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Dyson gave us the greatest stolen base that ever was

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That’s what speed do.

AL Wild Card: Oakland at Kansas City David Eulitt/Kansas City Star/MCT via Getty Images

The Royals entered the ninth inning of the 2014 American League Wild Card game down one run. The fact that they were within striking distance was impressive enough, as just an inning before, they were staring down Jon Lester and a four-run deficit. Alcides Escobar began that inning with a single up the middle. After stealing second, he was driven in by Lorenzo Cain, who stole second, and was driven in by Billy Butler.

It is easy to forget that the Royals eventually had the tying run on third with just one out that inning, before the air was sucked out of Kauffman Stadium by back-to-back strikeouts from Salvador Perez and Omar Infante.

Don’t worry, though. Sal would redeem himself.

But we don’t know that yet, because the Royals entered the ninth inning down one run. Josh Willingham, of all people, started off the inning with a bloop single to right field.

Kauffman was buzzing with hope, as a former 50th round draft pick named Jarrod Dyson trotted out to first base. Rather than have Dyson attempt to steal second base off of left-handed closer Sean Doolittle, Escobar laid down a sacrifice bunt, putting Dyson on second with just one out. As is the flaw of sac bunting with nobody out and a man on first, Dyson loomed in scoring position, but was still a hit or error away from scoring.

But then, on September 30, 2014, Jarrod Dyson recorded the greatest stolen base that ever was.

After an inside-move to second that didn’t yield a throw, Doolittle fell behind in the count 2-0 to Nori Aoki, before a foul ball pushed the count to 2-1.

Another Doolittle inside-move toward second without a throw followed. Up until this point, Dyson had seen two inside-moves and three pitches from second base. As Jeff Sullivan of Fangraphs noted just a day later, Dyson’s stolen base was set up just the way he wanted it to.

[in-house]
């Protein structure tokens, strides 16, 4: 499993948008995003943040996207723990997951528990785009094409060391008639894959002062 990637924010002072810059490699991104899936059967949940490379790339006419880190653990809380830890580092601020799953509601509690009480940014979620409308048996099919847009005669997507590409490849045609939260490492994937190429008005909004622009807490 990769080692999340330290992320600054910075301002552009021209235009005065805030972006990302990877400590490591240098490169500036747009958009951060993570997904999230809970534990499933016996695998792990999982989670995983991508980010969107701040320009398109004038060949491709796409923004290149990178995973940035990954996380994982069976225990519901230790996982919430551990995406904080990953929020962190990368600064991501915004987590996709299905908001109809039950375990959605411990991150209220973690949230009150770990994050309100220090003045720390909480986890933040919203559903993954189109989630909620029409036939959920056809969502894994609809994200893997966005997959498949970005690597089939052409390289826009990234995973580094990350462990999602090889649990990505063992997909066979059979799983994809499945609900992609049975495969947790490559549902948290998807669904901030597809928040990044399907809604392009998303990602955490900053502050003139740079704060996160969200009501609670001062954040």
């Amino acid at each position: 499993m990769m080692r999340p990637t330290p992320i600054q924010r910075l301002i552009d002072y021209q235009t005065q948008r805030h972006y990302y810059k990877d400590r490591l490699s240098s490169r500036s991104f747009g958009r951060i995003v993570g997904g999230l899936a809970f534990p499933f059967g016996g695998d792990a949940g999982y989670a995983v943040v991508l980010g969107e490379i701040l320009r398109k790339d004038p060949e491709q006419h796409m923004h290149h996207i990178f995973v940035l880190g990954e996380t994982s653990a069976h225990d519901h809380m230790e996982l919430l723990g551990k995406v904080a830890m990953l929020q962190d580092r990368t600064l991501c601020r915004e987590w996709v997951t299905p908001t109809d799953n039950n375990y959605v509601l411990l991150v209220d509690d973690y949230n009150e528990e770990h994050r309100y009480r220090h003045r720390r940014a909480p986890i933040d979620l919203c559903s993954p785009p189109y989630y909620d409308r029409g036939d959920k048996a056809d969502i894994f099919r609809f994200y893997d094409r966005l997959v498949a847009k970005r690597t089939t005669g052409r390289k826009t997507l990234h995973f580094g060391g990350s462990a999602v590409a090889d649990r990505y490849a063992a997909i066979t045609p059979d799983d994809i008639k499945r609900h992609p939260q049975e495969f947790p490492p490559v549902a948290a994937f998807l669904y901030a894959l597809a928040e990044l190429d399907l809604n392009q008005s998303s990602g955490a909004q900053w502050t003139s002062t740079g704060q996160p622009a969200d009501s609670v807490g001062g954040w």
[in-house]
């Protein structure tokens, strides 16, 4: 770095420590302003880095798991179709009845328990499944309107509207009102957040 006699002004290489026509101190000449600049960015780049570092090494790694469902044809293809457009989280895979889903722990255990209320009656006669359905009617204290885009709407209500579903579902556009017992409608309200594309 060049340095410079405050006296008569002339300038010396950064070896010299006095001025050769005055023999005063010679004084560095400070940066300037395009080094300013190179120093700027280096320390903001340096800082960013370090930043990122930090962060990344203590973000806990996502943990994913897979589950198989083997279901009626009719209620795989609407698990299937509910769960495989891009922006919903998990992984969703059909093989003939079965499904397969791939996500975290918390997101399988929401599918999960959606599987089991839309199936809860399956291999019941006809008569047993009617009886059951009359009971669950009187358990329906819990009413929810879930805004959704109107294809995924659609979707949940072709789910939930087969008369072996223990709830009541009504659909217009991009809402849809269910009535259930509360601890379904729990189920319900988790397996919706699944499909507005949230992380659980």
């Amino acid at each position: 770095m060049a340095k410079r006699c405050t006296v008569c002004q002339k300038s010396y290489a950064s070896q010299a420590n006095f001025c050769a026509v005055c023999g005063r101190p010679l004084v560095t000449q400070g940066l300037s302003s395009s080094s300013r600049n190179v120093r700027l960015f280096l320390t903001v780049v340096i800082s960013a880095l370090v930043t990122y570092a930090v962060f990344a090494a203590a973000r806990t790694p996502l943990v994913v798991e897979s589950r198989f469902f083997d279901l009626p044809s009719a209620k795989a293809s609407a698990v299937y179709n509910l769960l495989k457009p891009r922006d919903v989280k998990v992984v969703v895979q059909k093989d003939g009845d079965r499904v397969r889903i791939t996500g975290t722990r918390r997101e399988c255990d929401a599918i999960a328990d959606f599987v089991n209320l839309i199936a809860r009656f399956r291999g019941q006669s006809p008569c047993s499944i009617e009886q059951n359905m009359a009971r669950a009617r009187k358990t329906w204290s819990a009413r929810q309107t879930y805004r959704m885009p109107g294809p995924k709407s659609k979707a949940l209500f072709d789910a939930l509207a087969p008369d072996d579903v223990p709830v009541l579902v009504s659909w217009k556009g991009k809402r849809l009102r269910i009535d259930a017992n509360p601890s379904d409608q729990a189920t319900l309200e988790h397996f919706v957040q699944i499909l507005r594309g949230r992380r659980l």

While Kuntz and Dyson had unquestionably schemed a steal of third, it is hard to say if anybody watching truly expected it. The A’s respected the possibility, with Ron Darling noting during the broadcast that there was a huge hole on the right side of the infield, with second baseman Eric Sogard being tasked with keeping Dyson close.

However, this chess match was between Sean Doolittle and Jarrod Dyson, not Sogard or even catcher Derek Norris.

Doolittle then came set and fired a 2-1 fastball to the left-handed Aoki, and Dyson got a great jump. The pitch was middle-down, and despite having a lefty at the plate and Norris making arguably his best throw of the night, Dyson dove to the outside of the bag safely.

On the next pitch, Aoki hit a sac fly to the right field warning track, well deep enough to drive in Dyson, beginning the greatest multi-year postseason run in Royals history. Later, Salvador Perez punched the same pitch he struck out on in the eighth past Josh Donaldson in the twelfth to send the Royals to the ALDS.

The Royals would eventually sweep their way through the ALDS and ALCS and wound up just 90 feet short of a World Series title. Fresh off their first pennant in 30 years, the Royals came out of Spring Training the next season with vengeance in mind. They did not play a single game that season under .500, never trailed in the AL Central by more than a game, went onto win the division by 12 games. Following the miracles that were game four of the ALDS, the 9th inning of game six of the ALCS, and Eric Hosmer’s mad dash in game five of the World Series, the Royals were world freaking champions.

It is my contention that none of those things happen without a 50th round draft pick out of Southwest Mississippi Community College stealing the greatest stolen base that ever was.

Godspeed, Jarrod. Keep running.